The Copywriter

He was a very young man but he had vision and money enough to be independent. He very carefully wore faded jeans and dusty baseball hats. He was a habitué of low bars, sporting events, and motor rallies. He detested smoking and drugs of all kinds but he nevertheless took up a number of vices to lend verisimilitude to his posturing. He wrote French and Russian like a philosopher but studiously avoided metaphors and sesquipedalian constructions in his speech. He swore easily, casually, and constantly. So successful was his pretense that everyone assumed he was the angry, uncouth, slender redneck he wanted to appear.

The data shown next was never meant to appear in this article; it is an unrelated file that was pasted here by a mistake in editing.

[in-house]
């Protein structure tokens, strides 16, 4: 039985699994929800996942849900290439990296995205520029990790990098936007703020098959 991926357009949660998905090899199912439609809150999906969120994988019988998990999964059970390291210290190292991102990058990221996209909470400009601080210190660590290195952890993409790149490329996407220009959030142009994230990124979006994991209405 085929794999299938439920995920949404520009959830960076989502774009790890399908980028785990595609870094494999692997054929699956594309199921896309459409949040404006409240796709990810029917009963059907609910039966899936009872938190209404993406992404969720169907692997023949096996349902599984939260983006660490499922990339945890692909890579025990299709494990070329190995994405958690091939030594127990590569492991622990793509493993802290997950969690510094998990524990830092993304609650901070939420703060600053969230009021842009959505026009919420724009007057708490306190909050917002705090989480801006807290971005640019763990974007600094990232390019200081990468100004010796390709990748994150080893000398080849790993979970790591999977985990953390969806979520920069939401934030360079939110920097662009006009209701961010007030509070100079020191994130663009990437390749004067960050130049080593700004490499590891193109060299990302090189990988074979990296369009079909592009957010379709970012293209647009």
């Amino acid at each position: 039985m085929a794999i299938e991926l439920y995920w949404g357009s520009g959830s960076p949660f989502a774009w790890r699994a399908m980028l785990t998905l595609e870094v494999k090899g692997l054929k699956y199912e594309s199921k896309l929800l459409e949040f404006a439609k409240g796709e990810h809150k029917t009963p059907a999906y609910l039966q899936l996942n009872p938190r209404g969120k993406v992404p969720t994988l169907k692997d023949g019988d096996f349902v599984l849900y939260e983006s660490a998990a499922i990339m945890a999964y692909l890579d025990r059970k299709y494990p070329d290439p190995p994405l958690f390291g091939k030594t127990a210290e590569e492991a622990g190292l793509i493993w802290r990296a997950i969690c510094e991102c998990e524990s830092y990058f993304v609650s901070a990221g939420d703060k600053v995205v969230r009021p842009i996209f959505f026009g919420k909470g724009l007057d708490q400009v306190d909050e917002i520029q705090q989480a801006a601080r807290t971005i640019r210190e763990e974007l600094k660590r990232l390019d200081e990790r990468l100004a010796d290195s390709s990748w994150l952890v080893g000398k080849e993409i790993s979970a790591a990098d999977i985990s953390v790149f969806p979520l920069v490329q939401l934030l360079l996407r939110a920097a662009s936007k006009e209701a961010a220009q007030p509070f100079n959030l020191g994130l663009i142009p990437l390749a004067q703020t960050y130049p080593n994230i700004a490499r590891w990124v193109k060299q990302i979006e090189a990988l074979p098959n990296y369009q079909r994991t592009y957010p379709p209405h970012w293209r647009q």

He scratched and scribbled long letters to his secretary, carried them tucked between the filthy waistband of his pants and the food- and liquor-stained front of his wifebeater. He lounged against randomly-chosen mailboxes, eyeing any woman who passed with long insolence, until he could steal his butt and his letter into the box. His secretary mailed her letters and his checks slipped among the slick colorful pages of a pornographic magazine.

He watched the sides of buses, store televisions, billboards, cartops for his handiwork. There they grew, fleshy, nodding flowers, his epigrams, his witticisms, his legacy.